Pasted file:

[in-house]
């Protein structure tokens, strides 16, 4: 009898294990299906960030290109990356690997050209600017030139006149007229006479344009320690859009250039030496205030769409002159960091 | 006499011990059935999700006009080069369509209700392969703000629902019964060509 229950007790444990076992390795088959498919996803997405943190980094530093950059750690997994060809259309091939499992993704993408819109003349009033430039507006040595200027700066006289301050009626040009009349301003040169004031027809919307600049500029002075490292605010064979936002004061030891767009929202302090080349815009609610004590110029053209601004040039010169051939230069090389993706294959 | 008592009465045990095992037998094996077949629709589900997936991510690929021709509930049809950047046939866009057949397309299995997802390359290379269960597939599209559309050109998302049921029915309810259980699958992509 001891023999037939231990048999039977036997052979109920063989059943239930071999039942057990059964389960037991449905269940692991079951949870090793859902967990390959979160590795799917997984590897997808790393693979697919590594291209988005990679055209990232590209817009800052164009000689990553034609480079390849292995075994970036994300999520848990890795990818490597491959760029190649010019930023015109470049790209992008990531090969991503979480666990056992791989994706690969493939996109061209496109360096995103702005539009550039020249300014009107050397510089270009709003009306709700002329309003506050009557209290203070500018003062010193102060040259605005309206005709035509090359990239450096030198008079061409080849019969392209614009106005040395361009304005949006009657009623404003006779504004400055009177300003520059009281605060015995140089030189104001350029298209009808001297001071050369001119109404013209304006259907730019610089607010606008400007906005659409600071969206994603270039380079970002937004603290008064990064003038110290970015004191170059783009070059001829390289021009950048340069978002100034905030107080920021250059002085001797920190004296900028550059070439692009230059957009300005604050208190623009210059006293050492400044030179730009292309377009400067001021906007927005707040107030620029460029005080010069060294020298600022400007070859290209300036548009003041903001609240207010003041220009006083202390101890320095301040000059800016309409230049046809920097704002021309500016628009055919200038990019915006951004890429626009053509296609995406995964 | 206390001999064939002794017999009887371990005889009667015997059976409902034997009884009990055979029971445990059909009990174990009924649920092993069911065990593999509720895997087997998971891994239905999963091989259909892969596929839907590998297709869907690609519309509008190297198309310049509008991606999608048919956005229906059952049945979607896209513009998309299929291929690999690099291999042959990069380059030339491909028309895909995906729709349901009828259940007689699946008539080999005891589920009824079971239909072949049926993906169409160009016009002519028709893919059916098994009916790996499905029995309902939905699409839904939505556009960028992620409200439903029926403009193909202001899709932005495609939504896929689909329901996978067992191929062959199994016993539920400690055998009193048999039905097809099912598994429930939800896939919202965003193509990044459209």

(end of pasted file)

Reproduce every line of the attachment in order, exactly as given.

[in-house]
């Protein structure tokens, strides 16, 4: 009898294990299906960030290109990356690997050209600017030139006149007229006479344009320690859009250039030496205030769409002159960091 | 006499011990059935999700006009080069369509209700392969703000629902019964060509 229950007790444990076992390795088959498919996803997405943190980094530093950059750690997994060809259309091939499992993704993408819109003349009033430039507006040595200027700066006289301050009626040009009349301003040169004031027809919307600049500029002075490292605010064979936002004061030891767009929202302090080349815009609610004590110029053209601004040039010169051939230069090389993706294959 | 008592009465045990095992037998094996077949629709589900997936991510690929021709509930049809950047046939866009057949397309299995997802390359290379269960597939599209559309050109998302049921029915309810259980699958992509 001891023999037939231990048999039977036997052979109920063989059943239930071999039942057990059964389960037991449905269940692991079951949870090793859902967990390959979160590795799917997984590897997808790393693979697919590594291209988005990679055209990232590209817009800052164009000689990553034609480079390849292995075994970036994300999520848990890795990818490597491959760029190649010019930023015109470049790209992008990531090969991503979480666990056992791989994706690969493939996109061209496109360096995103702005539009550039020249300014009107050397510089270009709003009306709700002329309003506050009557209290203070500018003062010193102060040259605005309206005709035509090359990239450096030198008079061409080849019969392209614009106005040395361009304005949006009657009623404003006779504004400055009177300003520059009281605060015995140089030189104001350029298209009808001297001071050369001119109404013209304006259907730019610089607010606008400007906005659409600071969206994603270039380079970002937004603290008064990064003038110290970015004191170059783009070059001829390289021009950048340069978002100034905030107080920021250059002085001797920190004296900028550059070439692009230059957009300005604050208190623009210059006293050492400044030179730009292309377009400067001021906007927005707040107030620029460029005080010069060294020298600022400007070859290209300036548009003041903001609240207010003041220009006083202390101890320095301040000059800016309409230049046809920097704002021309500016628009055919200038990019915006951004890429626009053509296609995406995964 | 206390001999064939002794017999009887371990005889009667015997059976409902034997009884009990055979029971445990059909009990174990009924649920092993069911065990593999509720895997087997998971891994239905999963091989259909892969596929839907590998297709869907690609519309509008190297198309310049509008991606999608048919956005229906059952049945979607896209513009998309299929291929690999690099291999042959990069380059030339491909028309895909995906729709349901009828259940007689699946008539080999005891589920009824079971239909072949049926993906169409160009016009002519028709893919059916098994009916790996499905029995309902939905699409839904939505556009960028992620409200439903029926403009193909202001899709932005495609939504896929689909329901996978067992191929062959199994016993539920400690055998009193048999039905097809099912598994429930939800896939919202965003193509990044459209």